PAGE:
A Correctional Officer Talks About the Job

Read this profile of a veteran correctional officer and see what the job is really like.

prisoner behind bars symbolizing correctional officer interview

Deborah Ammeson
Corrections Officer
Walworth County, Wisconsin
Over 12 years in the field

Deborah Ammeson wanted to be a police officer; instead, she wound up in jail...as a corrections officer. She studied police science at a technical college for two years, and then put herself through police academy. In May of 1992 she graduated, and spent time raising her young child at home before pursuing a career as a correctional officer.

It takes police officers 10 years to get day shifts, so she applied for a job as a correctional officer at Walworth County Jail. "It's been a good job, very stable," she says. "They're never going to run out of work."

What's most challenging about being a correctional officer?

Even though there are plenty of boring hours in the day, there's always something that's never happened before. New inmates come in with new problems, new situations—even new paperwork—and that keeps it interesting. At the same time it can be very stressful, because you go from down time to – BAM – you have to save someone's life, or fight someone and people do get hurt. I've never felt I was at risk, but there's always a chance. We get constant training in how to fight, how to protect ourselves, how to deal with medical issues.

What is a normal day for a corrections officer?

Corrections officers rotate through different post assignments. Some assignments are more hands-on with inmates and others require just sitting and watching the controls. On any given day I could be assigned to 15 different posts. Usually we stay in the same post for a couple of weeks, so we get in the swing of things, but to stay for a month is too stressful or too monotonous. So I come in, find out what post I'm at, and go there. I get briefed by the previous shift, what needs to be done, if there are any problems. I do a head count of the inmates. We do inspections, check their rooms. What happens just depends on what post you're at.

What is life like inside?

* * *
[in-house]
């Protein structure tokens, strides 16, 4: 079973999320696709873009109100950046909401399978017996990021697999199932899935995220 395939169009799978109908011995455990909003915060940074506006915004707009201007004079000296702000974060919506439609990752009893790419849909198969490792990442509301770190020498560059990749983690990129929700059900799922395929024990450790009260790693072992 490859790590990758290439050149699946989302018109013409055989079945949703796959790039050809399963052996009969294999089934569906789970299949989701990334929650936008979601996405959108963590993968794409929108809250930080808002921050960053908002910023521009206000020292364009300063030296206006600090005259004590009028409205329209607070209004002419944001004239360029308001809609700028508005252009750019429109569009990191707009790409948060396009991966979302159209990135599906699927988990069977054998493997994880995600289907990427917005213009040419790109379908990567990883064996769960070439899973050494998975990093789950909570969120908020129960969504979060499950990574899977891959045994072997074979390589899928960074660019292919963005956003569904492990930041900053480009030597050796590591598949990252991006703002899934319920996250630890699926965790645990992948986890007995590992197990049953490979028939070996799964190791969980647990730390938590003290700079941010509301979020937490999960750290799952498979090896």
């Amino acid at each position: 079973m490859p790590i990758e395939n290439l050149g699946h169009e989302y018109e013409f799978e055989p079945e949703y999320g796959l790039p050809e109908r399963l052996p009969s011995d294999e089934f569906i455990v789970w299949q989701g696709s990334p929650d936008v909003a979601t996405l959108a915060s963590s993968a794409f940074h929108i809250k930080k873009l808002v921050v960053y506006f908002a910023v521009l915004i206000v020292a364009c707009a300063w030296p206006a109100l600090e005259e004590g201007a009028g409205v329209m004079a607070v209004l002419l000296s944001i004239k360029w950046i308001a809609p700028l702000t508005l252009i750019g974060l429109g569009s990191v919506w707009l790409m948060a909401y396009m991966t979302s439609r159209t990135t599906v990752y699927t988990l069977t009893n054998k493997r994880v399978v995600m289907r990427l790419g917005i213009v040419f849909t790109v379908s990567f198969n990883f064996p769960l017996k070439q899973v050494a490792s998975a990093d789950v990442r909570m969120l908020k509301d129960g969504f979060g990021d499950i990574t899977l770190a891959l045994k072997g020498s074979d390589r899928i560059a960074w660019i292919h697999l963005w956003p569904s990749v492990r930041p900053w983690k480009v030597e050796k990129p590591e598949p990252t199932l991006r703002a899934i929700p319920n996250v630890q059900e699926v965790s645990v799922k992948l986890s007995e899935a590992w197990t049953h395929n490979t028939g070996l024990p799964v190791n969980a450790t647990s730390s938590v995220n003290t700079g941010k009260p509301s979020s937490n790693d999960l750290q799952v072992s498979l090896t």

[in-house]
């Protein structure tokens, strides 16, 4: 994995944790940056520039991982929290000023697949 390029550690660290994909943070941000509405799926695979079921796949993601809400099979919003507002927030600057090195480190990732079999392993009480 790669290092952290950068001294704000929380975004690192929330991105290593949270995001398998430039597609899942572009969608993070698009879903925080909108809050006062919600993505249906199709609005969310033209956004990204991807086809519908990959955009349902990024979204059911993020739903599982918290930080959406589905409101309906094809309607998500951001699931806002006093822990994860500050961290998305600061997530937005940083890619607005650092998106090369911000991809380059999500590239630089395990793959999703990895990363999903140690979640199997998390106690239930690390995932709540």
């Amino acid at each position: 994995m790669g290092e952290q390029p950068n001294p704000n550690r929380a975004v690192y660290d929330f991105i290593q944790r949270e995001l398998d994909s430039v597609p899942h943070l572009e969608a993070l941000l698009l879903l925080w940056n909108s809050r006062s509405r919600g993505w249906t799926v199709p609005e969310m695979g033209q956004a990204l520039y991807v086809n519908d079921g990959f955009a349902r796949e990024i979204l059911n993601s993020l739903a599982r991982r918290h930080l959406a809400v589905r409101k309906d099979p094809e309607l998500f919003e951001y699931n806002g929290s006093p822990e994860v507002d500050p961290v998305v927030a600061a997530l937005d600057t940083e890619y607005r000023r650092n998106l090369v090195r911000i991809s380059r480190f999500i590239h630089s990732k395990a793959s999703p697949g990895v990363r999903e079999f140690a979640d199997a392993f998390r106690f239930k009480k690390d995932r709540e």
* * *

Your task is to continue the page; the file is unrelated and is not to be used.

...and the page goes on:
We have pods—a big open area—with 48 inmates and one officer. We have a podium in the room with a computer and a storage drawer. If I want to sit down I sit at the same tables with the inmates. They're just going about their business, playing cards or watching TV. We have a written schedule we follow; we bring in the meal trays. Intake is totally different, working with new people coming in off the street. Then I have to pat them down, do paperwork and fill out questionnaires.

What skills are most important for being a corrections officer?

Confidence. We do get retrained and retrained, but when it comes down to it you have to react to a situation, and you have to believe that you know what you're doing and you have to do it. You have to be confident in your physical and mental ability to do it. An officer who isn't confident will hold back and let other officers do it, and that's not how it's supposed to be. You need to be physically fit. You can't be overweight or out of shape. The ideal situation is to be confident in your physical and mental abilities.

What do you tell people who are interested in corrections work?

You need to be prepared to work second and third shift for at least three years. It took me three years to get to day shift. Working the evening shift is hard when you have kids. The pay is good; in 12 years I've doubled my income and the benefits are awesome. But you have to weigh that against the stress of the job. Sometimes when we’re short-staffed we'll get forced overtime. There's a lot of overtime, which can be great for the money, but it's tough if you have a family at home.